Monday afternoon, the House Judiciary Committee released its planned manager’s amendment to SOPA, claiming that it eliminated significant concerns with the bill. While it does fix some of the current version’s outrageous proposals, it leaves some of the most dangerous provisions largely intact. Here’s a brief rundown of our concerns with the manager’s amendment.
The manager’s amendment continues to raise problems relating to DNS blocking and filtering. While proponents say that DNS filtering is no longer required, service providers are still required to prevent user access to targeted sites. In addition to this, the bill then states that the only definite means by which a service provider can meet is court-ordered obligation to prevent access is through DNS filtering. For all practical purposes, this is not substantially different from requiring “technically feasible” DNS filtering from the start.
The incentives for a service provider receiving such an order are clear. They might cast about for some alternate means to prevent subscriber access to a targeted site, but those alternate means can easily force them into a quagmire of potentially violating the privacy and consumer rights of their customers, while still leaving them uncertain as to whether or not they have adequately complied with a court order, when noncompliance carries the weight of potential sanctions.
The DNS savings clause in section 2(a)(5) does little to protect cybersecurity or the integrity of the domain name system. It simply pushes the responsibility of balancing these important, aggregate issues onto courts that are trying to decide individual cases, not ensure the cumulative security and stability of the Internet. It is highly unlikely that any court would explicitly forbid DNS filtering—a measure cautioned against by security experts and human rights activists alike—when that specific action is essentially recommended in a later section of the bill.
Furthermore, by retaining DNS filtering as the favored means for preventing access, the manager’s amendment still sends the message that the United States is willing to use the same tools of censorship used by information-repressive regimes to censor information and prevent their citizens from accessing foreign sites.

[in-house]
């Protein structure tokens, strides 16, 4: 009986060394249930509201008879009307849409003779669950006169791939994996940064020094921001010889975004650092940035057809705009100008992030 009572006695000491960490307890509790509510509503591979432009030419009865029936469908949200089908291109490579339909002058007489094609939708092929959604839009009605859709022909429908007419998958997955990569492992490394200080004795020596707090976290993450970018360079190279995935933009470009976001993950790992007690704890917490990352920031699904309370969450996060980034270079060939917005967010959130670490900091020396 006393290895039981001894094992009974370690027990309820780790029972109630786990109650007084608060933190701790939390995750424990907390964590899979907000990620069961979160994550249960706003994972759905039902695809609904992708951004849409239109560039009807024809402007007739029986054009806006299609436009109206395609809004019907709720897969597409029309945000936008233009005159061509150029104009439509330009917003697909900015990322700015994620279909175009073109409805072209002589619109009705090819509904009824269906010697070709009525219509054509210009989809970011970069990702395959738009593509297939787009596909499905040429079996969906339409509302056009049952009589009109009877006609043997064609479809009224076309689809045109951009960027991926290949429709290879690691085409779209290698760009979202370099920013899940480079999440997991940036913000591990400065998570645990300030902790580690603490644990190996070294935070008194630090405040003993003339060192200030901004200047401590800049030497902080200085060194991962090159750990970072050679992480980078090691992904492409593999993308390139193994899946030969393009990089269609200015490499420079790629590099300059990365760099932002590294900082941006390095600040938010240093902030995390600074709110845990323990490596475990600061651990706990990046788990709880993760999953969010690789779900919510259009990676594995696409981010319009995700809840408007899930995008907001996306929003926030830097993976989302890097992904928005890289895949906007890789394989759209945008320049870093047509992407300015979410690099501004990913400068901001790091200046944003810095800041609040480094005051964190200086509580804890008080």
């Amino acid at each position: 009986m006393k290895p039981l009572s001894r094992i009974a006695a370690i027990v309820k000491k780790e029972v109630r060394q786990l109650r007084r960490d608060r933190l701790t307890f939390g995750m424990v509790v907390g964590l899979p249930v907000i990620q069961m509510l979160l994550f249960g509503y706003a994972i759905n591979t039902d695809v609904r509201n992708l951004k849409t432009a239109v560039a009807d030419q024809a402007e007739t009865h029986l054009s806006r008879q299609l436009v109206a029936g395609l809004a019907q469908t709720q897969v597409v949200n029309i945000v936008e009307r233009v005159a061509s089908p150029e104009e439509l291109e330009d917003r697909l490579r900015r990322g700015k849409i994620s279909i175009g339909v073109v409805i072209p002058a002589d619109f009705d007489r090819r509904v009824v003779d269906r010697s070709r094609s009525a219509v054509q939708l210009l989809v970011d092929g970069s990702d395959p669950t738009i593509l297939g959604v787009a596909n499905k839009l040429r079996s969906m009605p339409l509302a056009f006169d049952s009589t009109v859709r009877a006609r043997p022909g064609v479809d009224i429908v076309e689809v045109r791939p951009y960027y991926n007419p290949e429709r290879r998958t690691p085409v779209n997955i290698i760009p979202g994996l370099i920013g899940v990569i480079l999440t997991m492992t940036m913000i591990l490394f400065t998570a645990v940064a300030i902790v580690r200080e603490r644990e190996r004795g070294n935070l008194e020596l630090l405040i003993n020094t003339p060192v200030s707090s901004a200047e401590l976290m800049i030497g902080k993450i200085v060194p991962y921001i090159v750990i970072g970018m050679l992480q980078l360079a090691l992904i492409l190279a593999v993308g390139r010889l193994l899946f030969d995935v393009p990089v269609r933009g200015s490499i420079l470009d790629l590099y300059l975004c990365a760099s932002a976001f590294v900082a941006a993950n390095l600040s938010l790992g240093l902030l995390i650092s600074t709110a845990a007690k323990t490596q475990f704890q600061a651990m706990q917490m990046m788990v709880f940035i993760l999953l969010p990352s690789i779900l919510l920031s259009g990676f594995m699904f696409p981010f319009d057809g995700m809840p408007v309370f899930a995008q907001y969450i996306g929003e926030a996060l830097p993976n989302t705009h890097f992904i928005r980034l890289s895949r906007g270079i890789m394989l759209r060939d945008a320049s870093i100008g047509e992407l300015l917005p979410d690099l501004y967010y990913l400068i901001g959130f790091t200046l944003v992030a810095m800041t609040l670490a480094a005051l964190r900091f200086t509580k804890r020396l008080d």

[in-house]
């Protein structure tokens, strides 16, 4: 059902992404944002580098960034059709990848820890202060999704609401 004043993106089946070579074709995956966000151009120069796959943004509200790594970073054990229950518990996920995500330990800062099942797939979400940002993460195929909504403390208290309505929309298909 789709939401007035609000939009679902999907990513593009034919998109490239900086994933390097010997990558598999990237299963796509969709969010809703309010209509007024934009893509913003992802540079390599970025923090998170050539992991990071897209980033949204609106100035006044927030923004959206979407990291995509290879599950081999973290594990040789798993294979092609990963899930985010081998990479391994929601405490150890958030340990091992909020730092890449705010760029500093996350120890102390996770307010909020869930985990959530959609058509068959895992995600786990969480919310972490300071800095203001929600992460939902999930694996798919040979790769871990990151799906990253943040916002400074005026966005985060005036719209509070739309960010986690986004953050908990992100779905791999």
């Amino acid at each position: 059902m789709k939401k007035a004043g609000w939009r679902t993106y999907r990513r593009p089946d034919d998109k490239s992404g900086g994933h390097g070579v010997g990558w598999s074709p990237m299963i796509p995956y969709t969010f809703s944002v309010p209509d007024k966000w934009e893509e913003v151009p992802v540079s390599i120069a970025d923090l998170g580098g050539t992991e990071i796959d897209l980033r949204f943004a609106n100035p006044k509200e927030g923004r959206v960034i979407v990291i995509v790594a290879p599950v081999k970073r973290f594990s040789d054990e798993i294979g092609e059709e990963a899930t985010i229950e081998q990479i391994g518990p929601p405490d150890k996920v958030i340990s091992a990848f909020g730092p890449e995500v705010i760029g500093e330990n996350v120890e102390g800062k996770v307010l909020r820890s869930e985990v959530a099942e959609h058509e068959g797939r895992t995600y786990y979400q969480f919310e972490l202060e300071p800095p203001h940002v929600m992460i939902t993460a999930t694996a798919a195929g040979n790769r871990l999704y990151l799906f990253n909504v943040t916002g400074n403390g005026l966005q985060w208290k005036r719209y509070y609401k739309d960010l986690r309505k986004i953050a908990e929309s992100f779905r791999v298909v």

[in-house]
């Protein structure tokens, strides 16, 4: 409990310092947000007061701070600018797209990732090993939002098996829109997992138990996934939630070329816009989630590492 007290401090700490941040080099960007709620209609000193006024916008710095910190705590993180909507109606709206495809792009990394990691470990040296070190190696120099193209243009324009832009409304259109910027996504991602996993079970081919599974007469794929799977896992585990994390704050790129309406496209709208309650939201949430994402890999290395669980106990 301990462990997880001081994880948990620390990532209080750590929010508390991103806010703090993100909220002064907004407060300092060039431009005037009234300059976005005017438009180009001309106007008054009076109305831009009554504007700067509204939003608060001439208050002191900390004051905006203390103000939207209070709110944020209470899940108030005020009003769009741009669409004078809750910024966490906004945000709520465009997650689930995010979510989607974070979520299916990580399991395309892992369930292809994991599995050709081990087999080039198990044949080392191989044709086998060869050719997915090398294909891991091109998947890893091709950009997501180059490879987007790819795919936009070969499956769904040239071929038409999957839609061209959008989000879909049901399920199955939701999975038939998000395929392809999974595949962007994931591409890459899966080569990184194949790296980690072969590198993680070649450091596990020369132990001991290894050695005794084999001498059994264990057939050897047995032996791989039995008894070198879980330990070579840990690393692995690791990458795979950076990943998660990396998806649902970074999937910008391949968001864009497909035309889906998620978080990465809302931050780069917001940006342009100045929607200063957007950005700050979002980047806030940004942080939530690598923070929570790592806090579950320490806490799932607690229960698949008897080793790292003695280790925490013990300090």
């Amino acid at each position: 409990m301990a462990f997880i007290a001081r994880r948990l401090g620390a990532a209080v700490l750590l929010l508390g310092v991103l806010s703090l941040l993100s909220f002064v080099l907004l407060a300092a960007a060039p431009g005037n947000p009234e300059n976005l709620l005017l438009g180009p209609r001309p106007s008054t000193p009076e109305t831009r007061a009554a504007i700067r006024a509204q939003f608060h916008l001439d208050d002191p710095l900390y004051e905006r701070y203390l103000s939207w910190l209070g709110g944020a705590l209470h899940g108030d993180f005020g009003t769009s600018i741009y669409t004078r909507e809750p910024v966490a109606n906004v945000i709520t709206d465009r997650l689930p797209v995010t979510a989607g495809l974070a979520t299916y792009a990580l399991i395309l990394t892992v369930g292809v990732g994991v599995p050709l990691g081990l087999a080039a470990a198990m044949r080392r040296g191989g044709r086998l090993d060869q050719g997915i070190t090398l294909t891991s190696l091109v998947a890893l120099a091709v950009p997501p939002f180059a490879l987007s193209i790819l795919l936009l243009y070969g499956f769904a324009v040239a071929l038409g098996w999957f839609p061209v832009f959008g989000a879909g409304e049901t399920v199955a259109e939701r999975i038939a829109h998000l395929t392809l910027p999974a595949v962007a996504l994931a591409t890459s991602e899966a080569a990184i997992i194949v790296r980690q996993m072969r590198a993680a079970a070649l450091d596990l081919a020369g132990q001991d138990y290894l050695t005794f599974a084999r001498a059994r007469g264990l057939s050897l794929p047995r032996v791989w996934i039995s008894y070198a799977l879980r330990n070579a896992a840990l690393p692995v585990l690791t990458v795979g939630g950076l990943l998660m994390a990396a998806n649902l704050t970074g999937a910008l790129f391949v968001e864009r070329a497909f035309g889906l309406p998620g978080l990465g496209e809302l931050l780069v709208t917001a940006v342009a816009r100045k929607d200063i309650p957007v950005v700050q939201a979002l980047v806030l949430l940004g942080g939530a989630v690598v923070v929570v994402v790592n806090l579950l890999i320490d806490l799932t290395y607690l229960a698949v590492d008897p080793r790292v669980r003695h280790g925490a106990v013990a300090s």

Overbroad Penalizing of Circumvention
The manger’s amendment retains the provision penalizing entities that provide products or services designed to circumvent measures like DNS filtering. As we have noted before, measures to circumvent such filtering include such simple speech as listing alternate domain names or IP addresses on a blog. This provision provides a means for the Attorney General to seek an injunction that raises serious speech restriction issues.
The manager’s amendment continues to provide a very wide range of entities with blanket immunity from any federal or state cause of action for taking actions to cease doing business with a site they credibly believe is infringing. In fact, the manager’s amendment expands the list of entities immune from suit to explicitly include banks and credit unions as well as Internet Protocol allocation entities.
This provision remains troubling for its ability allow an intermediary to escape liability for anticompetitive or anticonsumer actions. For instance, an internet service provider could block DNS requests for a website offering online video that competed with its cable television offerings, based upon “credible evidence” that the site was, in its own estimation, promoting its use for infringement. Meanwhile, this action would escape any potential investigation or enforcement as anticompetitive or a violation of network neutrality. While the amendment requires that the action be taken in good faith, the blocked site now bears the burden of proving either its innocence or the bad faith of its accuser in order to be unblocked.
We’re not going to say it should automatically be illegal for someone to refuse to do business with “rogue sites.” But we’re definitely not going to support the idea that someone can break the law just to cut off a suspected infringer. For instance, what happens if Comcast starts failing to resolve requests to BitTorrent? They could claim in good faith that they think BitTorrent is dedicated to infringement, and get away with the exact same actions that launched an FCC investigation against their practices. Or Google could even start de-listing competing viral video sites from its search results, claiming that they’re dedicated to infringing content, leaving YouTube the only visible option for user-generated videos. Antitrust violation? Possibly. But that’s a moot point under even the new SOPA. And that blocked site, suing for that violation, now has to try an entire antitrust case in miniature before they can get around SOPA’s blanket immunity to start the real case.
Despite several changes, the heart of SOPA remains after the manager’s amendment. It still encourages DNS blocking, which is at the core of the cybersecurity and global Internet freedom concerns with the bill. It still grants immunity to intermediaries (even more of them, now) who decide of their own accord to shut down people they think might be pirates. A bill that starts with these provisions isn’t going to do any good for the Internet, or even for rightsholders, and isn’t fixing some of SOPA’s biggest problems.